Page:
Moreover, the ECB has now made it clear that it will not bend to the demands of others and begin the process of quantitative easing and endless buying of peripheral government bonds — putting the onus right back on the shoulders of Eurozone fiscal policy-makers where it belongs. Wasn't the EFSF at its origin and then with all the bells and whistles since supposed to be the saviour? Charles Kindleberger never envisioned the 'lender of last resort' function to be anything but about the banking system, which is why there was no chapter in the masterpiece he wrote titled Manias, Panics and Crashes on any monetary authority bailing out sovereign governments.


The Germans are calling the shots, to be sure, and have good reason to recall 1923 and everything that followed. This is something that people outside of Germany simply do not understand — the scars are felt more deeply there and they will not choose to monetize the debts. The ECB knows better than that too!

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rambler6421's picture

Bank run bitchez!

jdelano's picture

OT--somebody please explain to me why John Corzine is not doing a perp walk.  How can he possibly be that Teflon?  Was the Bernank telling him to buy the damn bonds?

Long-John-Silver's picture

being a close friend of the President has it's advantages.

jdelano's picture

but shouldn't obama be crucifying the guy for precisely that reason? politically he needs distance and credibility....  Bush went after enron with a vengence....

LawsofPhysics's picture

Yeah, I was thinking the same thing, maybe liberals really are pussies.

He_Who Carried The Sun's picture

Italy, Greece, Spain and Portugal will leave the Eurozone by 2013 but will remain in the European Union. As I said before: Merkel will have her way.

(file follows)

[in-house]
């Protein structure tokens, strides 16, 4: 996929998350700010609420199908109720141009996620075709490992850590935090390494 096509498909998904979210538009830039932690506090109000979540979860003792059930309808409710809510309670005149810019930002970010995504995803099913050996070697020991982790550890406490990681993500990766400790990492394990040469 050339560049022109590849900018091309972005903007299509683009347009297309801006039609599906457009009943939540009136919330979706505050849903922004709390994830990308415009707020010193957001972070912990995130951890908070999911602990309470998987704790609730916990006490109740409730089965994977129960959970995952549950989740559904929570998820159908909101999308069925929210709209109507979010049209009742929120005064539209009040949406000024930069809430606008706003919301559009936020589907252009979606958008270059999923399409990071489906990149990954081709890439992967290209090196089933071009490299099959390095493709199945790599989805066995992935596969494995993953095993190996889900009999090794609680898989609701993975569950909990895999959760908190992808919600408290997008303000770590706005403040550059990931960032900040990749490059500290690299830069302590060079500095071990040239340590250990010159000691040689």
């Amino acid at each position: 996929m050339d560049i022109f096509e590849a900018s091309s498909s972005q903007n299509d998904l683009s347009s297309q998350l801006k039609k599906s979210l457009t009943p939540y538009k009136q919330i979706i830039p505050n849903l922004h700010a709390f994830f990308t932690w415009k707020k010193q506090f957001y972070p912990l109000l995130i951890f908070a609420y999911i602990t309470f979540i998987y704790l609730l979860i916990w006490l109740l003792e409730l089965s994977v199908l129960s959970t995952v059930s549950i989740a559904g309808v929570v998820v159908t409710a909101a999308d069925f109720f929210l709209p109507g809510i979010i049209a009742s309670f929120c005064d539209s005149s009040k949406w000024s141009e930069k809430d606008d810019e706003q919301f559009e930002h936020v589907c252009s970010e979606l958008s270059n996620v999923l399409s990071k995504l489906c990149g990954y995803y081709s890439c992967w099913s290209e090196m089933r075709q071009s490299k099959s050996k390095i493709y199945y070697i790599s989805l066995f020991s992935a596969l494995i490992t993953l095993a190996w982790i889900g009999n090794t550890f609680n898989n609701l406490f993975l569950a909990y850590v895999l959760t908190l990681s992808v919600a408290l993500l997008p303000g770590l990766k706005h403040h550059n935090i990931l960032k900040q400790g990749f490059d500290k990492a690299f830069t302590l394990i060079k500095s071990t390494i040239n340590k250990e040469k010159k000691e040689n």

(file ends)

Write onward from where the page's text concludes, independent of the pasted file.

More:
Thomas's picture

Wall Street is a crime syndicate and everybody knows that it is hard to bring down one of the bosses. I think he ought to get whacked. These guys are worse than serial killers.

French Frog's picture

Hmmmm ... interesting but these 2 ZH articles can't be both correct (not ZH's fault though):

Bartanist's picture

Lol ... Bush went after Enron then buried all of the evidence that would have tied him and Cheney to the fraud in the building 7 demolition. More than a few truckloads of gold disappeared that day.

tumblemore's picture

Media. Bush was forced to go after Enron because most of the media would have used it against him otherwise. Obama only has to worry about Fox doing that and i don't think Fox is interested in Wall St. crimes.

Chuck Walla's picture

Media. Bush was forced to go after Enron 


You mean the Enron that exploded under Clinton's watchful eye?

Chuck Walla's picture

but shouldn't obama be crucifying the guy for precisely that reason?


Um, can you say "Campaign Conributions"?  Can you say, "Don't believe the hype cuz all the real money comes from the 1%"?  Can you say, "Who plays golf with Obama - you or the Corzines of the world"?


Your answer is in there somewhere.

philipat's picture

Welcome to America, the land which continues to lecture the rest of the world about corruption etc.


hannah's picture

 OWNING  a  President has it's advantages.

Chuck Walla's picture

OWNING  a  President has it's advantages.

+ 52 trillion...

FlimFlam's picture

I see only two ways of viewing the MF fiasco: either Corzine bet the ECB would print, or he knew or bet it wouldn't. The latter is not unreasonable given Corzine's deep inside status.  Assuming the latter, does the missing money not correspond to a money grab in the same vein of prior financial-system money grabbing?

IcarusOnFire's picture